## Iv Discussion

On the basis of a generalized class of effective models for one-dimensional interacting electrons we have studied the magnetic properties of a graphene zigzag edge. Using exact diagonalization we confirmed the existence of three phases within these models, namely the saturated edge magnetism phase which is present at normal graphene edges, the Luttinger liquid phase which appears for edge states with strongly enhanced bandwidth, and an intermediate regime of weak edge magnetism. The latter phase is a realization of a ferromagnetic Luttinger liquid, a one-dimensional itinerant ferromagnet. We presented evidence that the transition between the Luttinger liquid and the weak edge magnetism phase becomes a second order quantum phase transition in the limit of long edges.

Beyond the identification of the magnetic properties of edge states, we examined the question why electrons in one-dimensional edge states have such a rich phase diagram with two types of ferromagnetic ground states, while usual one-dimensional electrons do not show any ferromagnetism. In view of the Lieb-Mattis theorem,lieb_mattis () which actually forbids a spin-polarized ground state for interacting electrons in one dimension, this question becomes even more pressing.

A closer inspection of the edge state model, which was derived directly from the graphene crystal structure,tem_schmidt_loss_2010 () revealed two unusual features of edge states which cannot be found in other one-dimensional electronic systems, such as quantum wires, for instance. These are (a) the total absence of umklapp processes in the effective electron-electron interaction, independently of the filling factor, and (b) a strong momentum dependence of the effective interaction vertex. Each of these features precludes the applicability of the Lieb-Mattis theorem. The momentum-dependence gives rise to a complicated non-local interaction, which cannot be written as , with an electron density operator, as it is required for the Lieb-Mattis theorem. And even in the limit of momentum-independent interactions ( in the general model) the suppressed umklapp scattering makes the reformulation as a density-density interaction in real space impossible. In order to further track down the particular consequences of these special features for the magnetic properties of graphene edges, we replenished the direct model with a tunable umklapp scattering term and replaced the interaction vertex by a generalized vertex function in which the momentum-dependence can be switched on and off.

The study of this generalized model, which can be tuned continuously between its edge state limit and a regime in which it describes normal one-dimensional metals, revealed the significance of the two edge state features: the absence of umklapp processes is responsible for the existence of a spin-polarized ground state, and the strong momentum dependence of the interaction vertex stabilizes a regime of weak edge magnetism and gives rise to a second order phase transition between the paramagnetic Luttinger liquid and the ferromagnetic Luttinger liquid.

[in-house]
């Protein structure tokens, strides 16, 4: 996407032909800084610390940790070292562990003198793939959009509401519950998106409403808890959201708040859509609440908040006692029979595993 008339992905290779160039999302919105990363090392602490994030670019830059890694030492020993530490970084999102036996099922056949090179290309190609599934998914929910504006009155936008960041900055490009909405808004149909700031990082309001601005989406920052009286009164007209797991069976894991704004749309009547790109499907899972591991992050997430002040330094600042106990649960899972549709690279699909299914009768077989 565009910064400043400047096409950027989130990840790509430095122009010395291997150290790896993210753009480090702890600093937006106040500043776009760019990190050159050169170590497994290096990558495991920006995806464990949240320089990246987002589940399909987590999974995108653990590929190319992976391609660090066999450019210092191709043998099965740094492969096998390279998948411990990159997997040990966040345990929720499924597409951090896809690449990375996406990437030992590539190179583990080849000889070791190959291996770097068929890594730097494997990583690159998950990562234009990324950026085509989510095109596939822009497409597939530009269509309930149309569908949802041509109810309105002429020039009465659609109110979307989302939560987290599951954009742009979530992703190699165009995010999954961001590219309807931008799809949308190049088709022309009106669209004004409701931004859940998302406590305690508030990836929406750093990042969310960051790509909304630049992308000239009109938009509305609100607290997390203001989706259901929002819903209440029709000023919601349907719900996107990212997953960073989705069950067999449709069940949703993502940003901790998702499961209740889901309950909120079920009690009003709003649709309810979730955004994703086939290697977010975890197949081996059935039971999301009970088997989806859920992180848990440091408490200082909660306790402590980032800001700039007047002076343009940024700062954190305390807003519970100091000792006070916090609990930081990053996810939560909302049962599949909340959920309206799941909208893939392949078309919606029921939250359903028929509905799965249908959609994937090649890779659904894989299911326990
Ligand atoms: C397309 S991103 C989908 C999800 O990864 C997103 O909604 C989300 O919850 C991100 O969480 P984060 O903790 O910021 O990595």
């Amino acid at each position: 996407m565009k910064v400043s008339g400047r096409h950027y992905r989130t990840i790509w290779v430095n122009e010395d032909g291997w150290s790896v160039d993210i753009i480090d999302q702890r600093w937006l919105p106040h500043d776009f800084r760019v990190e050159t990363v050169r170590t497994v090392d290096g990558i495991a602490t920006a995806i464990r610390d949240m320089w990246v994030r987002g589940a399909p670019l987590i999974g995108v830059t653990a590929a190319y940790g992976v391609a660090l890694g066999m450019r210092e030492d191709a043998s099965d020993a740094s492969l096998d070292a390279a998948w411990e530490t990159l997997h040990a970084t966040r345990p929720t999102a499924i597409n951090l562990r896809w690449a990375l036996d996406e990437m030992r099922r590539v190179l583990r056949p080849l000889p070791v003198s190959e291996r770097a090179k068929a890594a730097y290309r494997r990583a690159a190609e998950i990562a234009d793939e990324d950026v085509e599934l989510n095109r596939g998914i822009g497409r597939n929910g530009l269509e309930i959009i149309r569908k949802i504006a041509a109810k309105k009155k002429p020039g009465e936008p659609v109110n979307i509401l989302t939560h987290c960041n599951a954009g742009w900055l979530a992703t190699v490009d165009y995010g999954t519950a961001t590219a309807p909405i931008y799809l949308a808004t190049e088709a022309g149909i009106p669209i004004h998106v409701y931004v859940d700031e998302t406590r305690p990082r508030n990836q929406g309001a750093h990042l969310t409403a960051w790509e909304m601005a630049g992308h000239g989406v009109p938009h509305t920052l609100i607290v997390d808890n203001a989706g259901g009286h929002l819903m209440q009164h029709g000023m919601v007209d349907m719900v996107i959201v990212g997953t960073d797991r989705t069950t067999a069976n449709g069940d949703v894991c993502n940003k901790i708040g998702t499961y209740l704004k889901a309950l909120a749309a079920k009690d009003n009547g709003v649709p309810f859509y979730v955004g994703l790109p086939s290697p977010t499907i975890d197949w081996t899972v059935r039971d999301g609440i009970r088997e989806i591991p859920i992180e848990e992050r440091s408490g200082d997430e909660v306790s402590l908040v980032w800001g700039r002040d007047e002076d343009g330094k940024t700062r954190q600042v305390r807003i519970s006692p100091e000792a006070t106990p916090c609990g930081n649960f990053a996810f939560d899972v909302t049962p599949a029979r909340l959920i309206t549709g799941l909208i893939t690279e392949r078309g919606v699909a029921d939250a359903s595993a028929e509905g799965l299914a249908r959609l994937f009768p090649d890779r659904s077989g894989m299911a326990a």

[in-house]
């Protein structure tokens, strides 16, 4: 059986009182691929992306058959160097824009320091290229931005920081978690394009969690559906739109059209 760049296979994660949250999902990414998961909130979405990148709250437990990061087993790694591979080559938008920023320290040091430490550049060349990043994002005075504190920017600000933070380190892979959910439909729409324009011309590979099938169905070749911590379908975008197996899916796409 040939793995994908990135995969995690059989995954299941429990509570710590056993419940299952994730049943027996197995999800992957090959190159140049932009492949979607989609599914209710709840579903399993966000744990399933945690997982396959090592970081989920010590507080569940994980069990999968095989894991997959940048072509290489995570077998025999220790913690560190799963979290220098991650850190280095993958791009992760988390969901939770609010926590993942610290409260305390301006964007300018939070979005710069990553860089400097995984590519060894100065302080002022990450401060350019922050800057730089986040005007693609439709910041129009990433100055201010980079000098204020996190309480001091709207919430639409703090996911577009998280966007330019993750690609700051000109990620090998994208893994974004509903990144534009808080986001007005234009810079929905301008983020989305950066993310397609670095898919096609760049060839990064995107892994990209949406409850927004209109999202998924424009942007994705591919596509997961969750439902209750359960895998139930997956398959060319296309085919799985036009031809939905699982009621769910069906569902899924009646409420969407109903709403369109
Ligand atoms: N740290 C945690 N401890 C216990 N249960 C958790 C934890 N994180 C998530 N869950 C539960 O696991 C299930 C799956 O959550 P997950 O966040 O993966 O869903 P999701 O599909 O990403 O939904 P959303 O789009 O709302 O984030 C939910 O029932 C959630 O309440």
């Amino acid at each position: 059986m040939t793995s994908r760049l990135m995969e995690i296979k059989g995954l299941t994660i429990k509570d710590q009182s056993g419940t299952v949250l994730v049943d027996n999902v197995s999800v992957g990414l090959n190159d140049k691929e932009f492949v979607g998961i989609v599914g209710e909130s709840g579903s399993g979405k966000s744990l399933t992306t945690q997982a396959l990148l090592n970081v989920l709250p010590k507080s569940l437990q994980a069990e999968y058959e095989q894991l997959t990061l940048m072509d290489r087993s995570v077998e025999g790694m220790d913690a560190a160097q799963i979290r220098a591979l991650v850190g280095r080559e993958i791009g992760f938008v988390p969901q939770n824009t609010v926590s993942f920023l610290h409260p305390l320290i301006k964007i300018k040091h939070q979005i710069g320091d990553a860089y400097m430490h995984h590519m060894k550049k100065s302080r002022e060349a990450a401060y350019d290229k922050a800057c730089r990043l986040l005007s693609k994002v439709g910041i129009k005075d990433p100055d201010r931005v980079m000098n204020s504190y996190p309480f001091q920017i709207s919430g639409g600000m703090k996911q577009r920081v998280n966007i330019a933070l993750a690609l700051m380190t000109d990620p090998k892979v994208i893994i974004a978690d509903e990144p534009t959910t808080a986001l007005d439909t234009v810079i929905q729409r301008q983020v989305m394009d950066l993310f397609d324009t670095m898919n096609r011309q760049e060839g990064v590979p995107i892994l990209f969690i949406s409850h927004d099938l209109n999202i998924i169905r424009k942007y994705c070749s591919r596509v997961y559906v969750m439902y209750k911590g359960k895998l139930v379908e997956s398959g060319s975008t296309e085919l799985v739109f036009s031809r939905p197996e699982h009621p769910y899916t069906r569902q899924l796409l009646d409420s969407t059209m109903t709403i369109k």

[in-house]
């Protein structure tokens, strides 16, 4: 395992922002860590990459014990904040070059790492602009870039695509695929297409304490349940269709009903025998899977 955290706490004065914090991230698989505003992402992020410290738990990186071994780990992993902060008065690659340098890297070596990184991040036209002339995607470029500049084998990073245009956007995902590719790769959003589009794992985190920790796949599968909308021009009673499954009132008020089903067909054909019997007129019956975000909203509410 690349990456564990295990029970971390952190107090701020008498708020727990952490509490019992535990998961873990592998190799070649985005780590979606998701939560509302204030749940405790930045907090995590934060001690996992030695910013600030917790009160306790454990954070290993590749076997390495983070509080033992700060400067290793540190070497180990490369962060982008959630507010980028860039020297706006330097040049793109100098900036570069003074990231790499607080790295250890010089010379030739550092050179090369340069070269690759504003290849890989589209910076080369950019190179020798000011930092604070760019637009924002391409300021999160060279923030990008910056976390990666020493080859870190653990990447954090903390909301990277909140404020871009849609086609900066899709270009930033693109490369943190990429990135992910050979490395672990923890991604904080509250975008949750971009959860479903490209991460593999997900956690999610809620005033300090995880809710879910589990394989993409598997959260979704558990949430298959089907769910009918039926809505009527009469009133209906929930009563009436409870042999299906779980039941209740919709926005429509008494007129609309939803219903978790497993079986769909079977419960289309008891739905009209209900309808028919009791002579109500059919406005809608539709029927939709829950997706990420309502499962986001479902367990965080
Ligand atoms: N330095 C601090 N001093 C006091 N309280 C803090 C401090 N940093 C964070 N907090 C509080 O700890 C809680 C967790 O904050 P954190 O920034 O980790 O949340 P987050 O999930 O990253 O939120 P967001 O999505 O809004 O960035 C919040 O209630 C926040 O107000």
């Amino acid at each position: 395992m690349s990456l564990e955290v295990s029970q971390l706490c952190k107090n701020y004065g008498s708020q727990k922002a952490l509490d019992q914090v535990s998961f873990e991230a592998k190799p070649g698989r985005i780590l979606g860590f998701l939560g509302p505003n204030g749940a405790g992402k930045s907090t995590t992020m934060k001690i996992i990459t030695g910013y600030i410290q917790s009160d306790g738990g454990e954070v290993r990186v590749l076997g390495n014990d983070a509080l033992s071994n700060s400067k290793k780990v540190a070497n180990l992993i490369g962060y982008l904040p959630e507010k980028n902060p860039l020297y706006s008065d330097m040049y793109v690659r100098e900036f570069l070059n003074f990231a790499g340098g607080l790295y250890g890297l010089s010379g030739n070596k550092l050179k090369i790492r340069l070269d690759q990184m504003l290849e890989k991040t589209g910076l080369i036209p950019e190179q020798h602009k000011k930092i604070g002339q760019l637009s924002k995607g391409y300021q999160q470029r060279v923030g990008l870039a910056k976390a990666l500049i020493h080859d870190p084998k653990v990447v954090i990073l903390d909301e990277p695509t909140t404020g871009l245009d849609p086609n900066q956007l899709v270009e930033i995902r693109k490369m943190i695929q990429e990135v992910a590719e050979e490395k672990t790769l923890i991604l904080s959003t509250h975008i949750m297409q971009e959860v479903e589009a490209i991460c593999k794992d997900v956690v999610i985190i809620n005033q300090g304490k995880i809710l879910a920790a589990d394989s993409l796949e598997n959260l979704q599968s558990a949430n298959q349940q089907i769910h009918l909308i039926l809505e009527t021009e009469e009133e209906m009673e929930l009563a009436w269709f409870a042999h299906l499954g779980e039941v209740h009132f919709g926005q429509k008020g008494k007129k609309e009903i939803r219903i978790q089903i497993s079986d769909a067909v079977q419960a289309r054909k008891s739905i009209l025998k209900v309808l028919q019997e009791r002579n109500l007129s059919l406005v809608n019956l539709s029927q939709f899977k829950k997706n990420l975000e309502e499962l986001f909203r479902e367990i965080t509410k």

It is interesting to note that the stabilization of the weak edge magnetism phase seems to be very robust against changes in the details of the interaction vertex function. Apparently it is only important that the vertex is suppressed as one of the four momenta of the participating fermions gets close to one of the Dirac points. The exact functional form of this suppression, however, seems to be irrelevant, since the qualitative behavior of the spin-polarization did not depend on whether we used the interaction vertex of the direct model or the interaction vertex of the generalized model with maximal momentum dependence. These two vertex functions have in common that they vanish as one of the momenta approaches a Dirac point. However, their functional forms are very different.

Finally we note that one-dimensional itinerant magnetism has also been studied in Hubbard chains with an additional second neighbor hopping,daul_1 (); daul_2 () showing that it is indeed possible to define one-dimensional models which, at first sight, seem to comply with the prerequisites of the Lieb-Mattis theorem, but nevertheless have a high spin ground state. The physical picture behind the model discussed in Refs. daul_1, ; daul_2, , however, is much different from the present work. Interestingly, the sign of the hopping amplitude to the nearest neighbor must be different from the sign of the next-nearest neighbor hopping for the system to have a ferromagnetic ground state.

Also, we emphasize that the model discussed here is the low-energy theory of a realistic system which may be studied experimentally. It has been derived in direct line from a two-dimensional lattice model of graphene/graphane interfaces.soi_schmidt_loss_2010 (); tem_schmidt_loss_2010 ()

###### Acknowledgements.
D.J.L. and F.F.A. acknowledge financial support from the DFG for grant AS120/4-3. M.J.S. acknowledges financial support from the Swiss NSF and from the NCCR QSIT.

## Appendix A Variational analysis of the generalized model

We calculate the magnetic ground state properties of the generalized model within a fermionic mean-field approximation. It is assumed that only the averages are non-zero, so that the umklapp Hamiltonian and the backscattering Hamiltonian drop out of the mean-field treatment. The resulting non-interacting Hamiltonian is diagonal in the momentum , in the direction of motion and in the -spin projection, so that the mean-field theory is equivalent to a variational ansatz based on the trial wave function